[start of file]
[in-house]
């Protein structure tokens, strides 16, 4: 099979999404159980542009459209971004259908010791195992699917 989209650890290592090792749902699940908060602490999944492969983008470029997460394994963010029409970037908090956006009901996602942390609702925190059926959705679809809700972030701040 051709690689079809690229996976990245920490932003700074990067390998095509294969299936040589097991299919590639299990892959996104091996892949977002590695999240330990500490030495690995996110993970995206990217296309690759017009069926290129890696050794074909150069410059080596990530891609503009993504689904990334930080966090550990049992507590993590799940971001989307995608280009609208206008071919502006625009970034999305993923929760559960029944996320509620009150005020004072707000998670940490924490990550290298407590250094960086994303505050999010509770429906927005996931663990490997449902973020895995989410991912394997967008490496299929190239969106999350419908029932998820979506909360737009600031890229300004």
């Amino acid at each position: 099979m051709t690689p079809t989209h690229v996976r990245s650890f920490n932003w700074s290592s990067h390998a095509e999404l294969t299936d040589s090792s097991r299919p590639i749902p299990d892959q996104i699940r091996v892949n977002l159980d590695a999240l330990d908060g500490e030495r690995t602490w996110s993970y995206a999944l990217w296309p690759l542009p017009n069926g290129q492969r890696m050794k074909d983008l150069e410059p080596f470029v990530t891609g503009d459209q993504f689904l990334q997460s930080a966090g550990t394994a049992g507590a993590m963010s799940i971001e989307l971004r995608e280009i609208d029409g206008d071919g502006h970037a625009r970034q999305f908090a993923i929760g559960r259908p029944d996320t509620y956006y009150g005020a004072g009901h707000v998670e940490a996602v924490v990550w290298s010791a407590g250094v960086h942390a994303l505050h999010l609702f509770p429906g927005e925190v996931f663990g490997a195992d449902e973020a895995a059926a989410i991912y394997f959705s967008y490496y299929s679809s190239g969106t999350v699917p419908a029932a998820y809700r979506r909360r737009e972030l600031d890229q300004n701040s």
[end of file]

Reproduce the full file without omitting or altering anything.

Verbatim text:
[in-house]
């Protein structure tokens, strides 16, 4: 099979999404159980542009459209971004259908010791195992699917 989209650890290592090792749902699940908060602490999944492969983008470029997460394994963010029409970037908090956006009901996602942390609702925190059926959705679809809700972030701040 051709690689079809690229996976990245920490932003700074990067390998095509294969299936040589097991299919590639299990892959996104091996892949977002590695999240330990500490030495690995996110993970995206990217296309690759017009069926290129890696050794074909150069410059080596990530891609503009993504689904990334930080966090550990049992507590993590799940971001989307995608280009609208206008071919502006625009970034999305993923929760559960029944996320509620009150005020004072707000998670940490924490990550290298407590250094960086994303505050999010509770429906927005996931663990490997449902973020895995989410991912394997967008490496299929190239969106999350419908029932998820979506909360737009600031890229300004």
């Amino acid at each position: 099979m051709t690689p079809t989209h690229v996976r990245s650890f920490n932003w700074s290592s990067h390998a095509e999404l294969t299936d040589s090792s097991r299919p590639i749902p299990d892959q996104i699940r091996v892949n977002l159980d590695a999240l330990d908060g500490e030495r690995t602490w996110s993970y995206a999944l990217w296309p690759l542009p017009n069926g290129q492969r890696m050794k074909d983008l150069e410059p080596f470029v990530t891609g503009d459209q993504f689904l990334q997460s930080a966090g550990t394994a049992g507590a993590m963010s799940i971001e989307l971004r995608e280009i609208d029409g206008d071919g502006h970037a625009r970034q999305f908090a993923i929760g559960r259908p029944d996320t509620y956006y009150g005020a004072g009901h707000v998670e940490a996602v924490v990550w290298s010791a407590g250094v960086h942390a994303l505050h999010l609702f509770p429906g927005e925190v996931f663990g490997a195992d449902e973020a895995a059926a989410i991912y394997f959705s967008y490496y299929s679809s190239g969106t999350v699917p419908a029932a998820y809700r979506r909360r737009e972030l600031d890229q300004n701040s």